Panhandlers are ruining social interactions

It’s really getting difficult to interact with people on the street.

You can’t ask someone directions, the time or when the next bus is coming without people assuming you’re going to ask them for money.

Increasingly, it seems like the only time anyone attempts to interact with strangers anymore is to ask for money.

The obvious ones are easy to avoid – the ones with the sign up front plainly asking, standing with their hand out or extending a coffee cup.

Some employ a strategy of sobbing loudly, waiting for a helpful person to ask them what’s the matter to put the well intentioned person in the position of approaching the panhandler.

In recent years, more elaborate techniques have been employed – usually pretending to be a tourist and involves a story of having been mugged or had their wallet stolen and needing help to get back to their hotel.

The more dramatic ones include the police or some other authority figures not helping them or even laughing at them.

If you actually listen, their stories never quiet make sense – and they tend to get angry when you point out the flaws – which you should do with caution.

I wasn’t that smart point out to the guy in the alley side of a parking lot with no other people around that he couldn’t have been mugged and struck on the head when he clearly didn’t have an injury – nor would police laugh at a mugging victim and leave him and his wife & kid stranded in a strange city with no money to get back home to the burbs. There is a victim services function – and, if he had been a “regular person” just in for the day – then he could also have gone to any branch of his bank since, according to his story – only he and not his wife was mugged – she still presumably had her ID and bank card.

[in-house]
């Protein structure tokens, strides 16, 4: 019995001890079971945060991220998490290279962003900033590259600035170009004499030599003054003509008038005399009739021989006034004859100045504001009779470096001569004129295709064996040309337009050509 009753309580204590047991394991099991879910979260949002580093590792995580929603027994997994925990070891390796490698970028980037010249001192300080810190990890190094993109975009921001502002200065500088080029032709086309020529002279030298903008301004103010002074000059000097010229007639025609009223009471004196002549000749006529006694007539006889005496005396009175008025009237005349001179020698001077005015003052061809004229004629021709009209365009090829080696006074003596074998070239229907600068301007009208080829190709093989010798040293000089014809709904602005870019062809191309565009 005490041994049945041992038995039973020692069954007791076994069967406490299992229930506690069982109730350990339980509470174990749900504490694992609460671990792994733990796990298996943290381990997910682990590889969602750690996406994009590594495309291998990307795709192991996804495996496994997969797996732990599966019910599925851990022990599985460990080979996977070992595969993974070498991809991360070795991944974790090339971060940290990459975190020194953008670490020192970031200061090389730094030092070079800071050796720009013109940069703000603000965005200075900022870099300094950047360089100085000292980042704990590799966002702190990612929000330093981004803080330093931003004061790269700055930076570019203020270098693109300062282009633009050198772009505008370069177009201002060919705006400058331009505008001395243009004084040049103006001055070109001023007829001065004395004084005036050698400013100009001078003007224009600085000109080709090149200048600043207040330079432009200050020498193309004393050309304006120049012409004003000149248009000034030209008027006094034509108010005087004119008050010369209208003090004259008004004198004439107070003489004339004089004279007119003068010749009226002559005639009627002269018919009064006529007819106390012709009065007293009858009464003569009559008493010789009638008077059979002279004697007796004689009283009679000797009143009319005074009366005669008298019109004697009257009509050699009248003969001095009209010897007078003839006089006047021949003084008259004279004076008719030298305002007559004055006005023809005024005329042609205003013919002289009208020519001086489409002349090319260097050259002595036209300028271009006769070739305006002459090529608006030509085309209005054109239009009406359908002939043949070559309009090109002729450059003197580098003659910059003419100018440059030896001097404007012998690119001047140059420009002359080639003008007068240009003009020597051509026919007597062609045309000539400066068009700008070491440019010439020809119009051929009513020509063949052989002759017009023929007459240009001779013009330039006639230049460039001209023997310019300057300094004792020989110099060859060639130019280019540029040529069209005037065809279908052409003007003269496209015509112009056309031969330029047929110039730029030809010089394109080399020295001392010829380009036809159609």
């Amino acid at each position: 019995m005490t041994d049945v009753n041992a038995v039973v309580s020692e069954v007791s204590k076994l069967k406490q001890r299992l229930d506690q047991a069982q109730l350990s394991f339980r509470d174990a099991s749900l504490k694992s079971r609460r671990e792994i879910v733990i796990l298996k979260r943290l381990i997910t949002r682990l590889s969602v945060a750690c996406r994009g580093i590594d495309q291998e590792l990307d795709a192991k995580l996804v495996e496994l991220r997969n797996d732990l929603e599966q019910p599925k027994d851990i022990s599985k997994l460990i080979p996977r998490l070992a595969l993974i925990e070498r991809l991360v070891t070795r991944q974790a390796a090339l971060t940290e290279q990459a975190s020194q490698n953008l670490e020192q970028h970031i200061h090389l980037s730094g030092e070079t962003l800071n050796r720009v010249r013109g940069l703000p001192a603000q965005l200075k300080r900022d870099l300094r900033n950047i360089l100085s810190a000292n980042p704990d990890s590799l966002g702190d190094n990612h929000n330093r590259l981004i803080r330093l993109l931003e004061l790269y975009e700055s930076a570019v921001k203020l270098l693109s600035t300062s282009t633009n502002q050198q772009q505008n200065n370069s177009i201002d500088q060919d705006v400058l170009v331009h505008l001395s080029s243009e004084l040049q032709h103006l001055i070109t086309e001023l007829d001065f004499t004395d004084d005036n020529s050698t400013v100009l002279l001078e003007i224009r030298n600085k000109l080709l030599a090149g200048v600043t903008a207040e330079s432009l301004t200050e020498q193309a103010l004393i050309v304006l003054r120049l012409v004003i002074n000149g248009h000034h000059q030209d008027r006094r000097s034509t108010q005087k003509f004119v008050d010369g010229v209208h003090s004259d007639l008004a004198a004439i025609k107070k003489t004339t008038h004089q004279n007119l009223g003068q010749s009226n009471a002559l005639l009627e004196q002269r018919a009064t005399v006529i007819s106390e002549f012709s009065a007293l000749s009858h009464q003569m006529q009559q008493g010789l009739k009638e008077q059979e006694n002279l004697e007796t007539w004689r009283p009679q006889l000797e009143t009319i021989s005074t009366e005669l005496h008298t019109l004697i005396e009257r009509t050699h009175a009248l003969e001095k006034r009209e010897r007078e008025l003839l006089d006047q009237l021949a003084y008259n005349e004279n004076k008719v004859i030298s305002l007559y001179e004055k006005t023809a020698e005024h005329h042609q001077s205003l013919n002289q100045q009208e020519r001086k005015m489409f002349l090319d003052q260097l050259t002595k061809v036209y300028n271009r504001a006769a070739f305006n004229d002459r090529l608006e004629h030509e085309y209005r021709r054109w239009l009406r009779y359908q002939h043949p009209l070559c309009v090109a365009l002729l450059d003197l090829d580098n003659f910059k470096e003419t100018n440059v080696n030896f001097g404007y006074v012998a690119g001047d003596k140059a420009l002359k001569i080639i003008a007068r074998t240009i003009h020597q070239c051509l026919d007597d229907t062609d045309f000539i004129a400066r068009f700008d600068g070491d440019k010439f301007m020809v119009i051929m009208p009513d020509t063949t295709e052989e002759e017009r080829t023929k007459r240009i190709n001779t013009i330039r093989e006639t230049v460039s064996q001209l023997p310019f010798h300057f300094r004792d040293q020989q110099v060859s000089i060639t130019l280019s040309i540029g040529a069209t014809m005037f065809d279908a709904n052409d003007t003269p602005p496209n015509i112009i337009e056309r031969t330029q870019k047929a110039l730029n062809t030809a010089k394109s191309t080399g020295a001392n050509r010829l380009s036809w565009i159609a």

Anyway, best to pay attention to your surroundings, carefully assess talking to people and cut conversations short if you need to be.

As I explained to the homeless guy who demanded that I respect him – that respect is earned and not bestowed – and if he wanted my respect, then treating me like an ATM on demand, isn’t the way to get it.

Here’s the hallmarks of a scam artist:

–  if they are offering you help, and you refuse – people who are just trying to help leave – people who are trying to harm or get something from you, continue to insist to force their “help” on you

– they make promises you didn’t ask them for – ie: “promise to return money to you later

– they use language to make it sound like you are a team – we’ve got to get to this place, we’ve got to get the groceries home (and they don[t live with you)

the best book to read to street proof, scam proof and to a high degree, home and workplace violence proof yourself is

Gavin de Becker’s The Gift of Fear

https://www.gavindebecker.com/index.php/main/

The most important thing we can do for ourselves is not worry about being polite or kind to people who are not willing to extend that back to us.

Anyone who wants you to give them money or to harm you – is not deserving of your kindness or politeness. They are in fact counting on those qualities in you to take advantage.